This fall, colleges across the country will enroll roughly 3 million new students. For many of these students and their families, college will represent a tremendous expense—among the largest of their lifetimes. By the time they graduate, they can expect to have spent more money on their degree than many households in the United States earn in an entire year. And many will have accumulated tens of thousands of dollars in debt.
Why do so many students keep showing up year after year to pay this high price? Because they believe it will be worth it. They believe that the institution they’ve chosen will fulfill all of the promises made to them in the glossy recruiting pamphlets and during campus tours led by a charming upperclassman. But what if it doesn’t?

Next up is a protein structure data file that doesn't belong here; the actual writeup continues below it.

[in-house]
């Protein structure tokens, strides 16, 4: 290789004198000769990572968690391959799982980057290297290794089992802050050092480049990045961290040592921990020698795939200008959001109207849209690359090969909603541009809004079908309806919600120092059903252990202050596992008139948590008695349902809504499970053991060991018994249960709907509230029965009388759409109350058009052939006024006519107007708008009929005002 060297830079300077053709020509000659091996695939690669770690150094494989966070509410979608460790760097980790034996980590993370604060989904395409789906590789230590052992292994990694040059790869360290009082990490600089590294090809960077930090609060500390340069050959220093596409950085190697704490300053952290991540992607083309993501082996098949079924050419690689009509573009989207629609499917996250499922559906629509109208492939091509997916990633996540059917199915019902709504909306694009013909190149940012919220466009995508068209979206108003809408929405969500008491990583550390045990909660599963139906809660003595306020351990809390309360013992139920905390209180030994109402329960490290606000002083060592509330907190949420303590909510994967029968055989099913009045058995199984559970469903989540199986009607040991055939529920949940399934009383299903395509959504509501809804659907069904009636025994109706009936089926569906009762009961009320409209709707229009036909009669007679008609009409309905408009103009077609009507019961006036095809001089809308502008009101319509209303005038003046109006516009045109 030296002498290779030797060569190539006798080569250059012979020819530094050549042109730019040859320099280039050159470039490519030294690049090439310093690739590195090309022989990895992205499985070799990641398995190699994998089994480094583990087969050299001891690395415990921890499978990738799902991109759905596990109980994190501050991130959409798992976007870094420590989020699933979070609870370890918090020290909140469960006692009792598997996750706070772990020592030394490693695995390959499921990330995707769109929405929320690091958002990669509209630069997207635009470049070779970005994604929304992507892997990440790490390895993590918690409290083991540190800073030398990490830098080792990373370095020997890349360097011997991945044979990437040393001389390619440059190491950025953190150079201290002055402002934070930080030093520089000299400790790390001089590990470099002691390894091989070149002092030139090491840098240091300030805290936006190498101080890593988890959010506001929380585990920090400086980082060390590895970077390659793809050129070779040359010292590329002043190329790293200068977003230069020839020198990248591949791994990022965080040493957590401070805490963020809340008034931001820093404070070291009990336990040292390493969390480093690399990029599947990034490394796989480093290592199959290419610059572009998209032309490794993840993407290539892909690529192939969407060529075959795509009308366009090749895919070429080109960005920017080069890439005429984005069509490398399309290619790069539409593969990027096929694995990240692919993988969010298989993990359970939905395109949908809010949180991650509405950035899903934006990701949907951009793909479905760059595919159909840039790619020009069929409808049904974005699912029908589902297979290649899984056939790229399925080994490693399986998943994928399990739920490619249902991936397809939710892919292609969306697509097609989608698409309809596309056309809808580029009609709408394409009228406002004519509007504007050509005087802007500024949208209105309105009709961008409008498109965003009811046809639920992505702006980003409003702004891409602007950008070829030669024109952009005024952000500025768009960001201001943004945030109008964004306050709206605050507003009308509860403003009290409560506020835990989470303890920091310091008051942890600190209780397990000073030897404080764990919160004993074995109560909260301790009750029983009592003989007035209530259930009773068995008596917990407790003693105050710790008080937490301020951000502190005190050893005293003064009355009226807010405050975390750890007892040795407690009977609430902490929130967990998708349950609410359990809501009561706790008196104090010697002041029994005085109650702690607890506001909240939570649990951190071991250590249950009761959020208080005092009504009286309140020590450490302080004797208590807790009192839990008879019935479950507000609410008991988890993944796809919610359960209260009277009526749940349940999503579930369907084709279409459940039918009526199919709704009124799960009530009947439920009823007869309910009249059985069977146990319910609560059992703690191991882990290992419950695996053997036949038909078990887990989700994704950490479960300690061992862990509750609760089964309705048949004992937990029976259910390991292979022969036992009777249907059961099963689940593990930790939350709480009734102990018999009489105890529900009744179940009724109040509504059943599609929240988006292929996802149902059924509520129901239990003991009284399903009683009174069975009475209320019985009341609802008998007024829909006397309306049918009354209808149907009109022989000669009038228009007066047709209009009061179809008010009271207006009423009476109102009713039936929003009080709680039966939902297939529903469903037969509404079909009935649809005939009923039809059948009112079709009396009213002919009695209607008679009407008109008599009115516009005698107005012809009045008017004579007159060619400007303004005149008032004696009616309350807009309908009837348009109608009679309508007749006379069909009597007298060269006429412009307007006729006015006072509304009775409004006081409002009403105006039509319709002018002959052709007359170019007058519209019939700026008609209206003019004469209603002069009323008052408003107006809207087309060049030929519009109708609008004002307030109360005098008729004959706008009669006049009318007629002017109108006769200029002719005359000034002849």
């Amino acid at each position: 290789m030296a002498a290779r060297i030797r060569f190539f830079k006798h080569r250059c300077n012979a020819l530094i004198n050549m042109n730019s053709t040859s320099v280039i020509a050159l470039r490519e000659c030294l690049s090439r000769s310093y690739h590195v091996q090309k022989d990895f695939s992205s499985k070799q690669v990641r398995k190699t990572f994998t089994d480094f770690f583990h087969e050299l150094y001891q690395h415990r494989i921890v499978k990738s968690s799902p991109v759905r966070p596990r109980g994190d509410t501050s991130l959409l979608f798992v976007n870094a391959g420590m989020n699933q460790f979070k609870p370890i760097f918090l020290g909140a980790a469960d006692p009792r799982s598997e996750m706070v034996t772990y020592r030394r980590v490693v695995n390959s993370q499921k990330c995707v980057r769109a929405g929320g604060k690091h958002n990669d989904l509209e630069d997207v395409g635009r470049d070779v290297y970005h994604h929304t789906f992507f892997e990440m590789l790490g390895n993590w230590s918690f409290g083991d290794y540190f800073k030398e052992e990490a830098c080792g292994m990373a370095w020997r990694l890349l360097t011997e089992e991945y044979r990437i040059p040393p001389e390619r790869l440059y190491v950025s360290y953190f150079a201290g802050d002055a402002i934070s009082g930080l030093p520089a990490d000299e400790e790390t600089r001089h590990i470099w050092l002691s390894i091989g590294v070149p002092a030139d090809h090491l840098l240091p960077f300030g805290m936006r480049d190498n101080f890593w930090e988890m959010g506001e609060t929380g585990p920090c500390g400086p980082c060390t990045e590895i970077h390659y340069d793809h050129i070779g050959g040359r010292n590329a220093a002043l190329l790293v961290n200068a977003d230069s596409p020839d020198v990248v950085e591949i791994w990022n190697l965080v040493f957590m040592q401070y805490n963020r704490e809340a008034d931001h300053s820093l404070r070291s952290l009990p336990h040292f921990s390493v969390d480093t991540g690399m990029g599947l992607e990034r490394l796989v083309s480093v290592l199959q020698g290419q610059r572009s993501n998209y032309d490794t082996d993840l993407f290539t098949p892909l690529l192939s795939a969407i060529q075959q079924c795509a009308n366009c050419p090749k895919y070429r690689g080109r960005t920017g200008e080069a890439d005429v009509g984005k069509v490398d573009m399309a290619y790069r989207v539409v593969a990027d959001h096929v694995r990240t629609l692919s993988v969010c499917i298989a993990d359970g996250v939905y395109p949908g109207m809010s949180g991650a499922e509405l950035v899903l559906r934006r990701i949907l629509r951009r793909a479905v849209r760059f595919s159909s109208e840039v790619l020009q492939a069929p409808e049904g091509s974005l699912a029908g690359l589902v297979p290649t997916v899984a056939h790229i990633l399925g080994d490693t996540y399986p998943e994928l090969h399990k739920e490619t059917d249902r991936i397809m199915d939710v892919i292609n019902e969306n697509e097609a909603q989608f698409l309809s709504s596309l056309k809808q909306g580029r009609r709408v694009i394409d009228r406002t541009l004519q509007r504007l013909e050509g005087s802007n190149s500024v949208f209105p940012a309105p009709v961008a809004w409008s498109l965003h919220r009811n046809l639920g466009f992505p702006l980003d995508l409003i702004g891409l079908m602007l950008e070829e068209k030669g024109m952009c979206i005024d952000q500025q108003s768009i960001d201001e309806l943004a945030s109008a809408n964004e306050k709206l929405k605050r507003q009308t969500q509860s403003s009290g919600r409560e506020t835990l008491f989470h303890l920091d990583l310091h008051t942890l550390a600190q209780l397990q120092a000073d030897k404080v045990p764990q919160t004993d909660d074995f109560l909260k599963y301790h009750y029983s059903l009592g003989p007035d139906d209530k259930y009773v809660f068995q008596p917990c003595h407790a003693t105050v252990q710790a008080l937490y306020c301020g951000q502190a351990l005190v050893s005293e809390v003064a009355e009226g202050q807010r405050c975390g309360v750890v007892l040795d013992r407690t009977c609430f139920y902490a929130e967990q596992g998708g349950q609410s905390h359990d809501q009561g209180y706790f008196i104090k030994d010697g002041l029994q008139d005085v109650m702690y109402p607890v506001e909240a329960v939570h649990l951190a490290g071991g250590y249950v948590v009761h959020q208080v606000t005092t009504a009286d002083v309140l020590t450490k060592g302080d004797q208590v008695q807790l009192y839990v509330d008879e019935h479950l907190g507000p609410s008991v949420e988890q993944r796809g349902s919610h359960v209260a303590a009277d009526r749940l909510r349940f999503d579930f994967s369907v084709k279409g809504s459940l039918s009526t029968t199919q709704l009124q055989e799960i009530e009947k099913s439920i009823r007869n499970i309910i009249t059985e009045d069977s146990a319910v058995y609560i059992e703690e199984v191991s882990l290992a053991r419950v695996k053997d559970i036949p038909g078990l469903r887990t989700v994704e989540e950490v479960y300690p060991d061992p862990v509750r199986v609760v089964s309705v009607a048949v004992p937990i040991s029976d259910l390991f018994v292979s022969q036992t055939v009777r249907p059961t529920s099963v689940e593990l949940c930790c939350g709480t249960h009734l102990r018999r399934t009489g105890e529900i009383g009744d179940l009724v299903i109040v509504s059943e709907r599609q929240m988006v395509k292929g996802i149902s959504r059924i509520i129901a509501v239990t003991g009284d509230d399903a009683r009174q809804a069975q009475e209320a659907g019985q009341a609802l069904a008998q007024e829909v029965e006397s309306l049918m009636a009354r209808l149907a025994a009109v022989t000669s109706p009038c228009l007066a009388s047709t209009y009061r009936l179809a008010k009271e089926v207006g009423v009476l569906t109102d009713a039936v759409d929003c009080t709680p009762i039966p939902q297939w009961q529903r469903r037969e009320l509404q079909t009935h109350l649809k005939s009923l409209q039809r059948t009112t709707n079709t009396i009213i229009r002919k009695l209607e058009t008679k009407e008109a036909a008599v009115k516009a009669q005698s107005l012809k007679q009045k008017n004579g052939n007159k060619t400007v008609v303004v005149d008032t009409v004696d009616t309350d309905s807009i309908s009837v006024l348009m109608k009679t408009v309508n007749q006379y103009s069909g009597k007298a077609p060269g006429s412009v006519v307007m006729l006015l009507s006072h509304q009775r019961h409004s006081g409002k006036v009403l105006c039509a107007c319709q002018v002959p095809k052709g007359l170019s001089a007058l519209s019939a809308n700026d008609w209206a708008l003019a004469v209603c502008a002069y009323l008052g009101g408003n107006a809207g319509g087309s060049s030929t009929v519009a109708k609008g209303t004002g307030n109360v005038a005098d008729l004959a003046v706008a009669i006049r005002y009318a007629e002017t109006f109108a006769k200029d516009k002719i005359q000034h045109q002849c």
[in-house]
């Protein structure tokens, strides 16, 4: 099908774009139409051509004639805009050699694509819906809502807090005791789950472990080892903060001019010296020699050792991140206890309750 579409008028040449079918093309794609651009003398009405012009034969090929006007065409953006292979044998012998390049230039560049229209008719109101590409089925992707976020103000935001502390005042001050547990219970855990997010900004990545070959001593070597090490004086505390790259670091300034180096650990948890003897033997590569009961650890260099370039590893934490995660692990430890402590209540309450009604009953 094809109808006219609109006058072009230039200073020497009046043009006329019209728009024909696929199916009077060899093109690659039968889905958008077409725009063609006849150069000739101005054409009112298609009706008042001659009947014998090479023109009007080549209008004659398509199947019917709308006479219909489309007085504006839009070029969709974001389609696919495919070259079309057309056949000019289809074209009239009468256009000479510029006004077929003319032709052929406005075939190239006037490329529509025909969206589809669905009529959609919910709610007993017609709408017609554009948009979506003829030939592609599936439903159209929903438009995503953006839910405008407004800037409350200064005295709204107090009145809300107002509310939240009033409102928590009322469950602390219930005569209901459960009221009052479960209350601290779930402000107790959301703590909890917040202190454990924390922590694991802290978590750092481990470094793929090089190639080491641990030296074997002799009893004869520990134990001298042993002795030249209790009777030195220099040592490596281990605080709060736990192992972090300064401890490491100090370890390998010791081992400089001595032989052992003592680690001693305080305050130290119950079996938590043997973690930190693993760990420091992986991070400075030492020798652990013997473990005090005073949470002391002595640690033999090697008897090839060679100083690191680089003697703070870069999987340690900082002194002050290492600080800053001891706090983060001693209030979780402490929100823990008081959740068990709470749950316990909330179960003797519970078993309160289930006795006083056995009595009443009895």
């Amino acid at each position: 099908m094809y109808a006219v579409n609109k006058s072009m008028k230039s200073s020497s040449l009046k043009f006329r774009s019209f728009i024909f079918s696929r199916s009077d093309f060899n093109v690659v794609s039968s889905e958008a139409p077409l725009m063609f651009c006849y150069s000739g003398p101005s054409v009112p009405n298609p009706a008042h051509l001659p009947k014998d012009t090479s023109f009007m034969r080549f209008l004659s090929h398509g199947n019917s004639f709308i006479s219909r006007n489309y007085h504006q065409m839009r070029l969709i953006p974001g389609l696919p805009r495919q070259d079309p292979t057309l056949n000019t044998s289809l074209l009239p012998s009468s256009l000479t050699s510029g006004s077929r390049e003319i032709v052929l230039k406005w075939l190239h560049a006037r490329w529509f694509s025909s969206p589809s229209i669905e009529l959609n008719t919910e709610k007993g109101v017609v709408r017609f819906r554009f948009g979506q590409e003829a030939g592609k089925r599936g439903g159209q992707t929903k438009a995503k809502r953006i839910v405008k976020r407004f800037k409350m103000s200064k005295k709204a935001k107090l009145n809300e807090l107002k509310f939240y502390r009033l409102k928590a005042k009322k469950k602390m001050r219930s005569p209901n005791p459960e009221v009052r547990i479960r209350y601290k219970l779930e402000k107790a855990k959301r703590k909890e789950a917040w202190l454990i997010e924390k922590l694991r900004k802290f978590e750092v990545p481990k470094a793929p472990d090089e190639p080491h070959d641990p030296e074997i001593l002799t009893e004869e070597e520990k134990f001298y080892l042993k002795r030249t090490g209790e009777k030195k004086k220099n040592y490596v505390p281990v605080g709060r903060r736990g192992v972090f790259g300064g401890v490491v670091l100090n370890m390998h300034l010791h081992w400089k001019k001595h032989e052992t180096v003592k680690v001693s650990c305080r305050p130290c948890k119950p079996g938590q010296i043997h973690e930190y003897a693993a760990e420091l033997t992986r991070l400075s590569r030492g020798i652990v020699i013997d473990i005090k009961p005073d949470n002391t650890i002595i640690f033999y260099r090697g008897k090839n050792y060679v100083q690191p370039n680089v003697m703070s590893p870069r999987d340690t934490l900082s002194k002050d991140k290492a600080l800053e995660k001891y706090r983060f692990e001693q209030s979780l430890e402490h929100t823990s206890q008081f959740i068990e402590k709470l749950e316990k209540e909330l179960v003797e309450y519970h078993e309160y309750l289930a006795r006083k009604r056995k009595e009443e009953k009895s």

What if their degree takes longer than expected because the classes they need to take are oversubscribed? What if they can’t find a job in their chosen field after they graduate? And what if the job they do find doesn’t pay enough to make their student loan payments affordable? The answer: too bad. The student will still be on the financial hook. There is no money-back guarantee.